Activists marching in the San Francisco Pride have called for India’s Prime Minister Narendra Modi to overturn Section 377 of the Indian Penal Code which criminalizes same-sex relations. Over 40 activists, belonging to groups working for the rights of South Asians in the Bay Area marched the Pride calling for an end to the colonial law, which was reinstated by India’s Supreme Court in December 2013.
Members of Trikone, an organization working for the rights of LGBT South Asians in the Bay area said, ‘Trikone encourages Prime Minister Modi to strike down Section 377 because this law violates an individual’s right to privacy, equality, and life with dignity. We stand with the multitude of groups in India calling for an end to this regressive colonial law.”
The Alliance of South Asians taking action (ASATA), a volunteer group in the Bay area working for South Asians against racism and exploitation said, “The harshest effects of 377 are often felt by those who also hold other marginalized identities, often on the basis of caste, class, and gender discrimination. Repealing Section 377 would be a step towards a country that abides by the principles of constitutional morality set by its founders”.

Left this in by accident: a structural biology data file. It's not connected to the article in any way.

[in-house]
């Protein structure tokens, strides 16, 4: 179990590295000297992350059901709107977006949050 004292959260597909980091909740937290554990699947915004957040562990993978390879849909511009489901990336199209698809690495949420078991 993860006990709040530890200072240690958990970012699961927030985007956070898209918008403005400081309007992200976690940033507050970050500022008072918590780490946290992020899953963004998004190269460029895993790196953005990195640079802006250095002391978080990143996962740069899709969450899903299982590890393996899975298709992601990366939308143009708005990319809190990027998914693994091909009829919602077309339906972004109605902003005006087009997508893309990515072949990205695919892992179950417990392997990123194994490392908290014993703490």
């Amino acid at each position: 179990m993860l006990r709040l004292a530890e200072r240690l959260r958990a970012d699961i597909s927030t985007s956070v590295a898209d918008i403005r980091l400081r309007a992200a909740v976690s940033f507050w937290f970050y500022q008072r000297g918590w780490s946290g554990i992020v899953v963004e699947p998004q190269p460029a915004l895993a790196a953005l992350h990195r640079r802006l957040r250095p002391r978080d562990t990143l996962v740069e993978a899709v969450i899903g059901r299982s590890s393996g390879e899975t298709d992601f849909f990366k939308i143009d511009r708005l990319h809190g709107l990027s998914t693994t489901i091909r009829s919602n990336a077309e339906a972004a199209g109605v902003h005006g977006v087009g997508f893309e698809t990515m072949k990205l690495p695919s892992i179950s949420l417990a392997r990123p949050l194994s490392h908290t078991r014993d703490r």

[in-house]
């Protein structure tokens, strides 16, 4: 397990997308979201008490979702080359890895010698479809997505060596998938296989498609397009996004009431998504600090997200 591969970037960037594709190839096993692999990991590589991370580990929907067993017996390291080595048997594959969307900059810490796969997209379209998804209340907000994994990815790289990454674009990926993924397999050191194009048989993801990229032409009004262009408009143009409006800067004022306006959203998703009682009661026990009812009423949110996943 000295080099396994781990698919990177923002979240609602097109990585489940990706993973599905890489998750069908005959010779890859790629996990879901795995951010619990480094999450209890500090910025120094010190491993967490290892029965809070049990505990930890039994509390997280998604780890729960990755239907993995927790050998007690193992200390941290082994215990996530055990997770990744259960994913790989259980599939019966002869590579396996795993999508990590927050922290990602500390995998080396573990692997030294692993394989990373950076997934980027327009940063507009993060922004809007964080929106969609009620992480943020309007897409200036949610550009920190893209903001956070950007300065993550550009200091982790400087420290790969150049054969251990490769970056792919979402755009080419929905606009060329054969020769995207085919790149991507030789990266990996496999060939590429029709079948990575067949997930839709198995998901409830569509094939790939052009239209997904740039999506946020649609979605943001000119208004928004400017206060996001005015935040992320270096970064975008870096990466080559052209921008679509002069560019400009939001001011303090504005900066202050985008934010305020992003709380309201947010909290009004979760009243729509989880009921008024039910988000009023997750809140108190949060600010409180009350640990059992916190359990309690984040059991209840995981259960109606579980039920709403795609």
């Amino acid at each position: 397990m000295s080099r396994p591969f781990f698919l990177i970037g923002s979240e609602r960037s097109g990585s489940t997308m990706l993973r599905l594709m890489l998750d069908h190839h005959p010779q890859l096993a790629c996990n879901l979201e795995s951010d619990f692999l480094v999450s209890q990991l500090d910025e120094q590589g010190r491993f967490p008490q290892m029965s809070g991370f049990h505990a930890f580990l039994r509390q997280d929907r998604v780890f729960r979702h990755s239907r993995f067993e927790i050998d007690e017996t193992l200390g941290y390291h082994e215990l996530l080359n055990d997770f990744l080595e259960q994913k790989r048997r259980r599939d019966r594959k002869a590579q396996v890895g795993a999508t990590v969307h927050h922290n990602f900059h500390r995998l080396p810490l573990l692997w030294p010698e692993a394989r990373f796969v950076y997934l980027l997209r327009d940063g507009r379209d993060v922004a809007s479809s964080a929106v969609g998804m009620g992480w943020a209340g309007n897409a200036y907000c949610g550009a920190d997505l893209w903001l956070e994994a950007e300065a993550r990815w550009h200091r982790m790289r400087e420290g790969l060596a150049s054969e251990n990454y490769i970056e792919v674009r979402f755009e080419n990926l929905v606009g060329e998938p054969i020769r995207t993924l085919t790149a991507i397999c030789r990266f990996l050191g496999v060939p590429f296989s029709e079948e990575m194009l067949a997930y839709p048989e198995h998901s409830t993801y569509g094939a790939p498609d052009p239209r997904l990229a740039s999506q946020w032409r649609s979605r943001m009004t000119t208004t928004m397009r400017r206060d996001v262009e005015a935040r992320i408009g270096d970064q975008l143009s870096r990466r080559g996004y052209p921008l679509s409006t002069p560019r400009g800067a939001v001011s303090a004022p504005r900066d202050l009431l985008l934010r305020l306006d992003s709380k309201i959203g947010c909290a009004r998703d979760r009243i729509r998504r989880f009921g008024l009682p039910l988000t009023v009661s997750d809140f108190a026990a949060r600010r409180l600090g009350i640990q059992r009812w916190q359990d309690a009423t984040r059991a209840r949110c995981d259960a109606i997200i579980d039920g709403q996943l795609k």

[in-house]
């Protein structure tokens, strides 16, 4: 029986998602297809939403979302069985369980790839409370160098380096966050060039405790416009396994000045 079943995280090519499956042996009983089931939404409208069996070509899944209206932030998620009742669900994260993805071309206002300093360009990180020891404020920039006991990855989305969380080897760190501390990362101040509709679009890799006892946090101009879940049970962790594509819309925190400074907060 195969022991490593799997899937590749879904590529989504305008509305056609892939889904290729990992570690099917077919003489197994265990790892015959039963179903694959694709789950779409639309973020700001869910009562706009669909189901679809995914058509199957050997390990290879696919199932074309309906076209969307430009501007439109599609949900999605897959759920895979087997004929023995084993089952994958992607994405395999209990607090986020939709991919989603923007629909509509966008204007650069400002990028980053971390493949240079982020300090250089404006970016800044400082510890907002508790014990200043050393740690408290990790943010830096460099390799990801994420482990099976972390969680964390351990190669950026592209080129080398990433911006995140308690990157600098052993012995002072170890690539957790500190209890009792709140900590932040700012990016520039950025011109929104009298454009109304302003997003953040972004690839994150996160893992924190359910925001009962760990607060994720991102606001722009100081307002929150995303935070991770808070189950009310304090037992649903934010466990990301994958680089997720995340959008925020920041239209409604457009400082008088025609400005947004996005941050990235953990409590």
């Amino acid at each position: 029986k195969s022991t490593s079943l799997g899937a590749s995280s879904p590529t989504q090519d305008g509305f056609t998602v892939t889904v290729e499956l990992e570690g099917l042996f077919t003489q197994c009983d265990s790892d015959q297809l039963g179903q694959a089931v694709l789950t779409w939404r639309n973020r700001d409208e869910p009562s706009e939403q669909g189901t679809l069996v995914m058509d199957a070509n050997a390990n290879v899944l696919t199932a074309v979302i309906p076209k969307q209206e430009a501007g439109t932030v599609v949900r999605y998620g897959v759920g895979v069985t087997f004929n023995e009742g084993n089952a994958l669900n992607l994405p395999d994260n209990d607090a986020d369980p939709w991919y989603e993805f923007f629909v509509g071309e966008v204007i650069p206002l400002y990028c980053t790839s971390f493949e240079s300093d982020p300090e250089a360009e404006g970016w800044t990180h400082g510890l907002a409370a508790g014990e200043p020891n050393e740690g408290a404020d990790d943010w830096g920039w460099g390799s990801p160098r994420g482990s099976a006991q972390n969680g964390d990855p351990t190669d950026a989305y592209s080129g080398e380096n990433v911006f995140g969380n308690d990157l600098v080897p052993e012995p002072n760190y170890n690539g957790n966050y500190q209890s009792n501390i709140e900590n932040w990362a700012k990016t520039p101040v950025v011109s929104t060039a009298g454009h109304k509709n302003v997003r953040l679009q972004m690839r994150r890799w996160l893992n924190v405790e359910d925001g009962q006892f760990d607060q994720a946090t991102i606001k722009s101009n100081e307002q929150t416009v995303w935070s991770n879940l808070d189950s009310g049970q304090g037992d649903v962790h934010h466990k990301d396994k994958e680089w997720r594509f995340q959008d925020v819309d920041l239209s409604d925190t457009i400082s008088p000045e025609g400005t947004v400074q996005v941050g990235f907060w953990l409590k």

Such a view of marginalized LGBT community members in India struggling to find a voice in the mainstream discourse was also re-iterated by the Association for India’s development (AID), a US-based organization supporting grassroot level initiatives in the field of sustainable and equitable development in India. They stated: “Many LGBTQ individuals who are part of movements for land rights, Adivasirights, and environmental justice are sometimes invisible as LGBTQ people, which further deprives them of rights and resources from their larger communities. The punitive use of Section 377 will affect particularly harshly, those communities that are doubly marginalized by their sexuality and socio-economic circumstances, such as many hijras, sex workers, and the working class.”
The Supreme Court of India’s judgement re-instating Section 377 left it to parliament to decide on its fate. The ruling BJP, which has a decisive majority in the Indian Parliament, has thus far refused to take a stand on Section 377 post its election victory, even as it had supported the verdict in December stating that it believed homosexuality was ‘unnatural’. Party leaders have maintained different positions on 377, with some toeing the official party line, some calling for a rethink and some refusing to take a stand. Prime Minister Narendra Modi continues to maintain a studied silence on his views on Section 377.
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